Calcium is an important part of a healthy diet and necessary for strong, healthy bones, and yet there are certain foods and habits that can impair your body’s ability to absorb this vital nutrient.
Here’s the lowdown on these calcium busters.
Keeping your alcohol consumption in check has many benefits, including helping your bone health. WebMD suggests that drinking even just 1–3 ounces of alcohol per day can impair the ability of your stomach and pancreas to properly absorb calcium and can also affect your liver’s ability to activate vitamin D, which is essential for calcium absorption.
Inadequate vitamin D
Vitamin D plays a crucial role in calcium absorption and bone health. This vitamin is necessary to maintain calcium levels in the body and prevent bone loss. To ensure a lack of vitamin D doesn’t interfere with your calcium absorption, make it a habit to consume vitamin D–rich or fortified foods and beverages, and take a supplement if necessary.
It’s common knowledge that smoking is linked to several health issues, and this includes a greater risk for the development of osteoporosis. Since smoking interferes with calcium absorption, it directly affects bone density and could increase the risk of bone-related problems, such as fractures.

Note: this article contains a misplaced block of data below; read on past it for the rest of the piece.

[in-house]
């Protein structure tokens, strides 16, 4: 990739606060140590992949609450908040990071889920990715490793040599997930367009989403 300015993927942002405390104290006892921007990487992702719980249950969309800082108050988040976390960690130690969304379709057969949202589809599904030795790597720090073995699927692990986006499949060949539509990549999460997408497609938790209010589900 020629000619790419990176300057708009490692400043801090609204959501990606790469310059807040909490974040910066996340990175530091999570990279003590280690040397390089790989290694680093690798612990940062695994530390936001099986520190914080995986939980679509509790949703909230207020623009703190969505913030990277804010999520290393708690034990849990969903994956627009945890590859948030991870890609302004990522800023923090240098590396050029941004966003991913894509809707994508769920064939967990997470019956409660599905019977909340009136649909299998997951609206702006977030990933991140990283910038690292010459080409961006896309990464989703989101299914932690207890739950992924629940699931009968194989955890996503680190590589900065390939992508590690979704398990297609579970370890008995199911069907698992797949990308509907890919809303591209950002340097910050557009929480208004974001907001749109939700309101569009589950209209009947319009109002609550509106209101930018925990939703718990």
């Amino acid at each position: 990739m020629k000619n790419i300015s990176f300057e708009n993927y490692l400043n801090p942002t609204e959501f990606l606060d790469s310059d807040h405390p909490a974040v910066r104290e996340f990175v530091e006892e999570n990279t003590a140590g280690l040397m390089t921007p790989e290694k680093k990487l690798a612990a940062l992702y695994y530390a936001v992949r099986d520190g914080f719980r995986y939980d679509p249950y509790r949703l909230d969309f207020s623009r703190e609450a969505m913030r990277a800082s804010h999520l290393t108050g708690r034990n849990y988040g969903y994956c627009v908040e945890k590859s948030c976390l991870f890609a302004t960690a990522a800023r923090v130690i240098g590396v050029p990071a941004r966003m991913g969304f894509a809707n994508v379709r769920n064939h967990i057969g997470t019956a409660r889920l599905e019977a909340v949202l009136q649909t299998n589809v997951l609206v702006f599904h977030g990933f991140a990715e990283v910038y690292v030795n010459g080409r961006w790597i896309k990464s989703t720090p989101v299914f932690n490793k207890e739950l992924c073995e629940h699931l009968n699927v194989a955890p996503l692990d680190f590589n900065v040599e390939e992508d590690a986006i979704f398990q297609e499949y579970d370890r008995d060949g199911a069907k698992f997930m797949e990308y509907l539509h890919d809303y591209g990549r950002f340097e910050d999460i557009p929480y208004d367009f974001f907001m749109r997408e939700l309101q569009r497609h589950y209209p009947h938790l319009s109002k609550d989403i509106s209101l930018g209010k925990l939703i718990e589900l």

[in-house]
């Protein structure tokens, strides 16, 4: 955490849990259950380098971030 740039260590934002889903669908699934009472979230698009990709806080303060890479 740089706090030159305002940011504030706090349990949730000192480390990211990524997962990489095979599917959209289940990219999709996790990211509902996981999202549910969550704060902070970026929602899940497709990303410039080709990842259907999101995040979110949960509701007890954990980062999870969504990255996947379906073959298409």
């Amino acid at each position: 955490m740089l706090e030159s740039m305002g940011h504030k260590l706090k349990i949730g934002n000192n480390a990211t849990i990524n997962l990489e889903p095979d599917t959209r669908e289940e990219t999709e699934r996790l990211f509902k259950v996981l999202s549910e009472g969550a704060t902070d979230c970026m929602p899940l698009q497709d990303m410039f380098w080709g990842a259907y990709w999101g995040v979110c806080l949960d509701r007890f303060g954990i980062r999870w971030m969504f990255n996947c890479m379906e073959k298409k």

Much to the chagrin of coffee addicts, caffeine can potentially wreak havoc on your calcium levels. While moderate consumption of coffee, tea or drinks containing caffeine is generally considered acceptable, excessive amounts can interfere with calcium absorption.
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A high-protein diet
Protein is crucial for several reasons, such as building strong bones and muscles, repairing cells and maintaining good health, but too much might not be a good thing. Following a high-protein diet can inhibit calcium absorption and, in the long term, be a risk factor for developing osteoporosis as well as have a negative effect on bone health.
Salt or sodium is a common element of flavouring found in most processed foods, such as canned goods, junk food, frozen dinners and fast food, but a diet high in sodium can affect your calcium levels. Per ScienceDaily, when sodium is excreted from your body, it takes calcium with it. This reduces calcium absorption.
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- Oxalate. While present in many good-for-you foods with great nutritional value, such as kale, spinach, beets, rhubarb and berries, oxalate itself can affect calcium absorption, as it binds with the mineral and passes through your system.
- Phytic acid is found in healthy high-fibre foods, such as whole grains, wheat bran, seeds and some nuts, but is another substance that binds with calcium to interfere with its absorption.
What is one habit you would change to improve your calcium absorption for better bone health? Tell us in the comments section below.
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